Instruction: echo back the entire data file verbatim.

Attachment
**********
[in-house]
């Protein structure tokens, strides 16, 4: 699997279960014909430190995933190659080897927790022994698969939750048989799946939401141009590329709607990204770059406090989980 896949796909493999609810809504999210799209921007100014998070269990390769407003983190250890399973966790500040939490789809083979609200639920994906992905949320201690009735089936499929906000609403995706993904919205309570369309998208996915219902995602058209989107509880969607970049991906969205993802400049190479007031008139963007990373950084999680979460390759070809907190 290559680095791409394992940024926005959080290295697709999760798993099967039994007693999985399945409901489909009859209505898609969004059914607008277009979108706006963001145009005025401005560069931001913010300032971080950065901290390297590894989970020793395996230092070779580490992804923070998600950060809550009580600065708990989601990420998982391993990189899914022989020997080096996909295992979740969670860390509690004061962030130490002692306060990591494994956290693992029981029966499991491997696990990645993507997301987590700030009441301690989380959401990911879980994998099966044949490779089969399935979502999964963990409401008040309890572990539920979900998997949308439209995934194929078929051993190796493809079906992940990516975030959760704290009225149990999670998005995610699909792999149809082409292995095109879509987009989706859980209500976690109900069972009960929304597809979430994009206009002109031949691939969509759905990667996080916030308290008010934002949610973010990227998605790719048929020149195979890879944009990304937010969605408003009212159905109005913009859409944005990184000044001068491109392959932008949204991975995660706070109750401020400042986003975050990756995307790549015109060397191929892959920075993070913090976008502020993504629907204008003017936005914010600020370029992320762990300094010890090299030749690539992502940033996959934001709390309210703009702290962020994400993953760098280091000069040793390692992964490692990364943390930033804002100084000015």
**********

[in-house]
């Protein structure tokens, strides 16, 4: 699997279960014909430190995933190659080897927790022994698969939750048989799946939401141009590329709607990204770059406090989980 896949796909493999609810809504999210799209921007100014998070269990390769407003983190250890399973966790500040939490789809083979609200639920994906992905949320201690009735089936499929906000609403995706993904919205309570369309998208996915219902995602058209989107509880969607970049991906969205993802400049190479007031008139963007990373950084999680979460390759070809907190 290559680095791409394992940024926005959080290295697709999760798993099967039994007693999985399945409901489909009859209505898609969004059914607008277009979108706006963001145009005025401005560069931001913010300032971080950065901290390297590894989970020793395996230092070779580490992804923070998600950060809550009580600065708990989601990420998982391993990189899914022989020997080096996909295992979740969670860390509690004061962030130490002692306060990591494994956290693992029981029966499991491997696990990645993507997301987590700030009441301690989380959401990911879980994998099966044949490779089969399935979502999964963990409401008040309890572990539920979900998997949308439209995934194929078929051993190796493809079906992940990516975030959760704290009225149990999670998005995610699909792999149809082409292995095109879509987009989706859980209500976690109900069972009960929304597809979430994009206009002109031949691939969509759905990667996080916030308290008010934002949610973010990227998605790719048929020149195979890879944009990304937010969605408003009212159905109005913009859409944005990184000044001068491109392959932008949204991975995660706070109750401020400042986003975050990756995307790549015109060397191929892959920075993070913090976008502020993504629907204008003017936005914010600020370029992320762990300094010890090299030749690539992502940033996959934001709390309210703009702290962020994400993953760098280091000069040793390692992964490692990364943390930033804002100084000015």